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Astronomy from the Stratosphere: Results from NASA’s SOFIA Airborne Telescope
Astronomers from NASA’s Stratospheric Observatory for Infrared Astronomy, SOFIA, Northwestern University, and the University of Maryland were on hand at the 231st meeting of the American Astronomical Society in Washington, D.C., to discuss new scientific results describing how their studies of dust grain polarization and celestial magnetic fields are leading to a better understanding of star formation, theories about how gas cools in the interstellar medium, and how magnetic fields are creating stellar winds around black holes.
The science results were obtained using SOFIA, a highly modified Boeing 747SP jetliner fitted with a 100-inch (2.5-meter) infrared telescope. SOFIA is an international partnership between NASA and the German Aerospace Center (DLR).
The flying observatory has a suite of seven different instruments – cameras and spectrometers – that are flown into the stratosphere to altitudes as high as 45,000 feet (13.7 km) on missions up to 10 hours in duration. This altitude puts the observatory above more than 99 percent of the Earth’s water vapor that blocks infrared wavelengths from reaching the ground. SOFIA’s ability to study mid- and far-infrared wavelengths (28-320 microns) provides data that cannot be obtained by any other current astronomical facility on the ground or in space, including those now under development.
“SOFIA’s unique suite of instruments provides researchers with the ability to gain new insights into the infrared universe,” said Kimberly Ennico Smith, SOFIA project scientist at NASA Ames Research Center in Mountain View, California. “We are now seeing results from the most recent instrument to come on line, the new High-resolution Airborne Wideband Camera (HAWC+), as well as the upgraded German Receiver for Astronomy at Terahertz Frequencies (GREAT/upGREAT). These tools are expanding our knowledge about how stars form, the impact of magnetic fields on these processes, and the chemical compounds that are the raw material for new stars.”
B-G Andersson • USRA/SOFIA
SOFIA/HAWC+ Polarization in the Envelope IRC+10216
Astronomers assume that the polarization maps that we observe with instruments, such as HAWC+, trace magnetic fields in space. To understand the polarization in detail, astronomers need to understand which grains contribute to the polarization, which do not, and under what conditions. One theory about how these grains behave is known as the Radiative Alignment Torque (RAT) theory. Andersson presented the results of two recent tests supporting the RAT theory.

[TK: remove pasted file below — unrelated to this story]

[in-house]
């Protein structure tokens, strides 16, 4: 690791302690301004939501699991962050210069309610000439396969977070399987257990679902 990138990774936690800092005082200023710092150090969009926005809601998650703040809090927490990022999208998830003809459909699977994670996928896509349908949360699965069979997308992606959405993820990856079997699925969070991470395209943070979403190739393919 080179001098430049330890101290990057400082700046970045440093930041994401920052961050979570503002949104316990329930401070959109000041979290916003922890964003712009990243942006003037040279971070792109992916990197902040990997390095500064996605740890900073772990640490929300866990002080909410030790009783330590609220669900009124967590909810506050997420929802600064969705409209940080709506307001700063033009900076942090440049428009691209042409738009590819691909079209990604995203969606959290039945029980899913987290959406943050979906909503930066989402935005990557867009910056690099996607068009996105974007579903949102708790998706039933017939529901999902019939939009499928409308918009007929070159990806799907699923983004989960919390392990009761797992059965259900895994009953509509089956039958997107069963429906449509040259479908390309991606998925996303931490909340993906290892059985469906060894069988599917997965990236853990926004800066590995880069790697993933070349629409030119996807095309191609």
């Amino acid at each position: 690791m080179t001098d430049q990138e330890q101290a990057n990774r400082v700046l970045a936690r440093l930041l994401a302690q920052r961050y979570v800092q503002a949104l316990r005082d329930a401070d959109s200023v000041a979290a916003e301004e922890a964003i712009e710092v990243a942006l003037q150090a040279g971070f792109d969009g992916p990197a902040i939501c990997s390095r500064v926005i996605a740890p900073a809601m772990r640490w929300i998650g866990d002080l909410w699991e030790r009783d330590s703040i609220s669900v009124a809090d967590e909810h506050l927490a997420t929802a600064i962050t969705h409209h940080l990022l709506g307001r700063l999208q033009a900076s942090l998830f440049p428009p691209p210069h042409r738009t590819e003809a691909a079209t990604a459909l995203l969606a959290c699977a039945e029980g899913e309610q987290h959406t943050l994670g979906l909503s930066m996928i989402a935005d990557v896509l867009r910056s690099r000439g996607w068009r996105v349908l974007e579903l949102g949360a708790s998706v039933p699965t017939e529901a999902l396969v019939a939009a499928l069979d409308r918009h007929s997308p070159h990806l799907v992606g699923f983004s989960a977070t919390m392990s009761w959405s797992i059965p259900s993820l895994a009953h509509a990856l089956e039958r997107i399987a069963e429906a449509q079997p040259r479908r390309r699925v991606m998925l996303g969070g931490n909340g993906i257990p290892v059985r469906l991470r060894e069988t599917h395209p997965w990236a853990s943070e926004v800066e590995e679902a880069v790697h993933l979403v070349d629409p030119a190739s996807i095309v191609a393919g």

Fabio Santos • Northwestern University
HAWC+/SOFIA Observations of Rho Oph A: Far-Infrared Polarization Spectrum
Scientists have observed one of the closest star-forming regions to our Solar System, known as Rho Ophiuchi, located approximately 424 light-years away. In the central parts of the cloud, known as Rho Oph A, several young stars are currently being formed, some of which will probably become stars with planetary systems much like our Sun. With HAWC+, researchers at Northwestern University have observed for the first time that systematic variations of the far-infrared polarization spectrum exist within an interstellar cloud.
Enrique Lopez-Rodriguez • USRA/SOFIA
A Far-Infrared View of Active Galactic Nuclei with SOFIA/HAWC+
HAWC+ has opened a new window to explore active galactic nuclei (AGN) and starburst galaxies, providing the best angular resolution and polarimetric capability within the 50-220 micron range. Lopez-Rodriguez presented preliminary results of AGN and starburst galaxies observed with the far-infrared polarimeter HAWC+ onboard SOFIA. These observations of NGC 1068 at 53 microns have shown, for the first time, a magnetized arm along the spiral inner arm of the galaxy.
Elizabeth Tarantino • University of Maryland – College Park
Characterizing the Multi-Phase Origin of the [CII] Emission in M101 and NGC 6946 with GREAT
The interstellar medium (ISM) found between stars is the building block from which future stars will form. A common mechanism to cool down the gas in the ISM is through radiation from singly ionized carbon. Ionized carbon radiation can arise from three phases of the ISM: molecular gas, atomic gas, and ionized gas. Unraveling which phase the ionized carbon emission comes from and how it is dependent on environment is crucial for understanding the initial stages of star formation. This separation is better done with the GREAT instrument on SOFIA, which has the unique capability to measure the far-IR ionized carbon line at high spectral resolution.
“SOFIA’s suite of new and upgraded instruments are now providing the astronomical community with unprecedented sensitivity and spatial resolution at mid- and far-infrared wavelengths,” said USRA’s Director of SOFIA Science Mission Operations Harold “Hal” Yorke. “We can now explore a wide range of science questions that cannot be examined anywhere else in the world.”
SOFIA is a joint project of NASA and the German Aerospace Center, DLR. NASA’s Ames Research Center in California’s Silicon Valley manages the SOFIA program, science and mission operations in cooperation with the Universities Space Research Association headquartered in Columbia, Maryland, and the German SOFIA Institute (DSI) at the University of Stuttgart. The aircraft is based at NASA’s Armstrong Flight Research Center's facility in Palmdale, California.